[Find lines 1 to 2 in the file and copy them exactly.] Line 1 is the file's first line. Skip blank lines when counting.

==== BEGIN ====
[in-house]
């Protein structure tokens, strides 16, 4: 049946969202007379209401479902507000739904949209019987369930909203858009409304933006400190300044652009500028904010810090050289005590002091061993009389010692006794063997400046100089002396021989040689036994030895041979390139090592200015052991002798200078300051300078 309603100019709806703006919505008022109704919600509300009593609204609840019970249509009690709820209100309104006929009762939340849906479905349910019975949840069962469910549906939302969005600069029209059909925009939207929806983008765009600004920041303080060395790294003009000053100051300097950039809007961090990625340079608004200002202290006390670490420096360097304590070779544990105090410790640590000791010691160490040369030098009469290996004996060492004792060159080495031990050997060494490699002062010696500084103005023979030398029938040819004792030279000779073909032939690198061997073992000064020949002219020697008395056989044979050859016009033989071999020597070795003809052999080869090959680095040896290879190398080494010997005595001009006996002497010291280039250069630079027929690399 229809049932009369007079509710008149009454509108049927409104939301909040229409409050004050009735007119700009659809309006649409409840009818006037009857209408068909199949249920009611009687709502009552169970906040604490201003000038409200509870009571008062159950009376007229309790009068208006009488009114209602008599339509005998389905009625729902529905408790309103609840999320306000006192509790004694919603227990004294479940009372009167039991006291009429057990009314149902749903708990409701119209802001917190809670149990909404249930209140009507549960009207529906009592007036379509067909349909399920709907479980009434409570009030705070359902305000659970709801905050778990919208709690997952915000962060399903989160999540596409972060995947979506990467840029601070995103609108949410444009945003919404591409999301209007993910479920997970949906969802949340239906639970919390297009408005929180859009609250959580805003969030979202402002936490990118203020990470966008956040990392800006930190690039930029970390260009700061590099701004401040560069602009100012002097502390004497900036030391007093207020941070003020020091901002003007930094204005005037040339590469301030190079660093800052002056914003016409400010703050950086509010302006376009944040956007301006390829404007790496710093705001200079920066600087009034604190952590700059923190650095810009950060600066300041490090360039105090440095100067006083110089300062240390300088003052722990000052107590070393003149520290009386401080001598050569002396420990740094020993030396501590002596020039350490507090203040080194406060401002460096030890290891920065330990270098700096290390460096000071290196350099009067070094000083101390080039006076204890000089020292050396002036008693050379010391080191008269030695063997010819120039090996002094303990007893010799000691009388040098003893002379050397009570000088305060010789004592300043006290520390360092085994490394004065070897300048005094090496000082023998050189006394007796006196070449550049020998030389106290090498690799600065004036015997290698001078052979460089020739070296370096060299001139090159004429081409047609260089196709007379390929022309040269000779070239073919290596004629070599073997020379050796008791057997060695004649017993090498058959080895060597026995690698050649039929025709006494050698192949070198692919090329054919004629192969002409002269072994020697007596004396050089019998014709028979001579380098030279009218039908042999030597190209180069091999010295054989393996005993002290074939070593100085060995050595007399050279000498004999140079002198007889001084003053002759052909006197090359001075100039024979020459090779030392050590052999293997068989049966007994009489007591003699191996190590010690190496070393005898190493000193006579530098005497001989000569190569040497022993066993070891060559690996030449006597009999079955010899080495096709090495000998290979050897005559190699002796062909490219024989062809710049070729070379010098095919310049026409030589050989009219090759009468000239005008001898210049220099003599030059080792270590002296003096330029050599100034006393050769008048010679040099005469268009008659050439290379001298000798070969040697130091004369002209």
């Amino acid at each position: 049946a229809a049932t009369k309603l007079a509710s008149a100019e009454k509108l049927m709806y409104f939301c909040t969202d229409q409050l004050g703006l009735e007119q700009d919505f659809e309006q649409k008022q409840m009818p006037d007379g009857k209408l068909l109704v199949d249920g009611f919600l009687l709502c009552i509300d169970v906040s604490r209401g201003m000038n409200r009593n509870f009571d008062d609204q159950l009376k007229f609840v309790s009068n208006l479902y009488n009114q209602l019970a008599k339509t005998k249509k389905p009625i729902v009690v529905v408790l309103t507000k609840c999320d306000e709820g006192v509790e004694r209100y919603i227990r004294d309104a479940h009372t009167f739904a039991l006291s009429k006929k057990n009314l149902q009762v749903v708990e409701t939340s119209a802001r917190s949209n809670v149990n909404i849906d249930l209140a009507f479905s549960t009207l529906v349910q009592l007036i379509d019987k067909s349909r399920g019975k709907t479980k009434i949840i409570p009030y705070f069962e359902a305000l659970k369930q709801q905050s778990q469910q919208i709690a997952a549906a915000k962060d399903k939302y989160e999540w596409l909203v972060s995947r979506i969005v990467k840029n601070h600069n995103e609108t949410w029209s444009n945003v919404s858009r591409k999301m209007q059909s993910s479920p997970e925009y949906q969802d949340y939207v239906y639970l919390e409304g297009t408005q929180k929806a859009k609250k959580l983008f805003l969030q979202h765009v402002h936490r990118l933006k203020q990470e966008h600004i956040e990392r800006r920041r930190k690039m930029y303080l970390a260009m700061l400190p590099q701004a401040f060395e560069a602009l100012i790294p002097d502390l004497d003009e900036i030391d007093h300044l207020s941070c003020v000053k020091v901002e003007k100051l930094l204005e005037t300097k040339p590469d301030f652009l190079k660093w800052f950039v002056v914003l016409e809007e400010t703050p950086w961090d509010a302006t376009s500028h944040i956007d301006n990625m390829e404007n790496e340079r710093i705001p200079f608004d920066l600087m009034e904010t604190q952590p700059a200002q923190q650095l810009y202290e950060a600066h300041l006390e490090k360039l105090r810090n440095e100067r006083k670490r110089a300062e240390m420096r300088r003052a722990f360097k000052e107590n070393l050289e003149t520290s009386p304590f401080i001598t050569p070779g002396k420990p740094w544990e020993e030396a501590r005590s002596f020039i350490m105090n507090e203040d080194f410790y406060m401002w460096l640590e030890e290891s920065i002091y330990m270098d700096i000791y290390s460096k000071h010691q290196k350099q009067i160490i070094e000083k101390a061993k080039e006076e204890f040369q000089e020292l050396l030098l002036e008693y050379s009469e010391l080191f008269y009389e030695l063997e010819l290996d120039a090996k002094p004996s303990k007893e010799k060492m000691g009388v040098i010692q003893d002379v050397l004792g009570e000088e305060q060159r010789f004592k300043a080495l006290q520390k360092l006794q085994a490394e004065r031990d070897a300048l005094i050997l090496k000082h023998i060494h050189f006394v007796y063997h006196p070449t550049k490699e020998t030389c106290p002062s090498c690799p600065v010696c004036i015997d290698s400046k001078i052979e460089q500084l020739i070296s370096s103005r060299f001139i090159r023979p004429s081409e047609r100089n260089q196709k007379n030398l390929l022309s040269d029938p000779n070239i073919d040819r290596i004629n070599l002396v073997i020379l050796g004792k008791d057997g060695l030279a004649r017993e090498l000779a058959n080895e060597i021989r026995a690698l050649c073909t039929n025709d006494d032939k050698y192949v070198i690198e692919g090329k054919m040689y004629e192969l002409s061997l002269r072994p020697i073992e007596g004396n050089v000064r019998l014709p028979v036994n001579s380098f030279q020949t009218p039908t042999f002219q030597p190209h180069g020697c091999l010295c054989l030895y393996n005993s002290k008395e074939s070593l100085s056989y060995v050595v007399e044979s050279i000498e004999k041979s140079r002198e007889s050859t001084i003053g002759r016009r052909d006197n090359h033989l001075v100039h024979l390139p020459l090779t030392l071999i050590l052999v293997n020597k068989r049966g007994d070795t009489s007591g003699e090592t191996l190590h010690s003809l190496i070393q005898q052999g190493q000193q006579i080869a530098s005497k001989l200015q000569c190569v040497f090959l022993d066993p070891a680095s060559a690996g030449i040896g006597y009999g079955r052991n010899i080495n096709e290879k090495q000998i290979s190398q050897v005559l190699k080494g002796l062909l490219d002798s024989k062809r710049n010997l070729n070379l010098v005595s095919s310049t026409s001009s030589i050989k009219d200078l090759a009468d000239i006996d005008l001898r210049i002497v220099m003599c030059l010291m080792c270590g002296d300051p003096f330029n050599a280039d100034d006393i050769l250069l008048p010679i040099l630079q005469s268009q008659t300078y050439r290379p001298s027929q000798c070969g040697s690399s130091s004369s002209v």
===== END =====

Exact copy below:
[in-house]
């Protein structure tokens, strides 16, 4: 049946969202007379209401479902507000739904949209019987369930909203858009409304933006400190300044652009500028904010810090050289005590002091061993009389010692006794063997400046100089002396021989040689036994030895041979390139090592200015052991002798200078300051300078 309603100019709806703006919505008022109704919600509300009593609204609840019970249509009690709820209100309104006929009762939340849906479905349910019975949840069962469910549906939302969005600069029209059909925009939207929806983008765009600004920041303080060395790294003009000053100051300097950039809007961090990625340079608004200002202290006390670490420096360097304590070779544990105090410790640590000791010691160490040369030098009469290996004996060492004792060159080495031990050997060494490699002062010696500084103005023979030398029938040819004792030279000779073909032939690198061997073992000064020949002219020697008395056989044979050859016009033989071999020597070795003809052999080869090959680095040896290879190398080494010997005595001009006996002497010291280039250069630079027929690399 229809049932009369007079509710008149009454509108049927409104939301909040229409409050004050009735007119700009659809309006649409409840009818006037009857209408068909199949249920009611009687709502009552169970906040604490201003000038409200509870009571008062159950009376007229309790009068208006009488009114209602008599339509005998389905009625729902529905408790309103609840999320306000006192509790004694919603227990004294479940009372009167039991006291009429057990009314149902749903708990409701119209802001917190809670149990909404249930209140009507549960009207529906009592007036379509067909349909399920709907479980009434409570009030705070359902305000659970709801905050778990919208709690997952915000962060399903989160999540596409972060995947979506990467840029601070995103609108949410444009945003919404591409999301209007993910479920997970949906969802949340239906639970919390297009408005929180859009609250959580805003969030979202402002936490990118203020990470966008956040990392800006930190690039930029970390260009700061590099701004401040560069602009100012002097502390004497900036030391007093207020941070003020020091901002003007930094204005005037040339590469301030190079660093800052002056914003016409400010703050950086509010302006376009944040956007301006390829404007790496710093705001200079920066600087009034604190952590700059923190650095810009950060600066300041490090360039105090440095100067006083110089300062240390300088003052722990000052107590070393003149520290009386401080001598050569002396420990740094020993030396501590002596020039350490507090203040080194406060401002460096030890290891920065330990270098700096290390460096000071290196350099009067070094000083101390080039006076204890000089020292050396002036008693050379010391080191008269030695063997010819120039090996002094303990007893010799000691009388040098003893002379050397009570000088305060010789004592300043006290520390360092085994490394004065070897300048005094090496000082023998050189006394007796006196070449550049020998030389106290090498690799600065004036015997290698001078052979460089020739070296370096060299001139090159004429081409047609260089196709007379390929022309040269000779070239073919290596004629070599073997020379050796008791057997060695004649017993090498058959080895060597026995690698050649039929025709006494050698192949070198692919090329054919004629192969002409002269072994020697007596004396050089019998014709028979001579380098030279009218039908042999030597190209180069091999010295054989393996005993002290074939070593100085060995050595007399050279000498004999140079002198007889001084003053002759052909006197090359001075100039024979020459090779030392050590052999293997068989049966007994009489007591003699191996190590010690190496070393005898190493000193006579530098005497001989000569190569040497022993066993070891060559690996030449006597009999079955010899080495096709090495000998290979050897005559190699002796062909490219024989062809710049070729070379010098095919310049026409030589050989009219090759009468000239005008001898210049220099003599030059080792270590002296003096330029050599100034006393050769008048010679040099005469268009008659050439290379001298000798070969040697130091004369002209």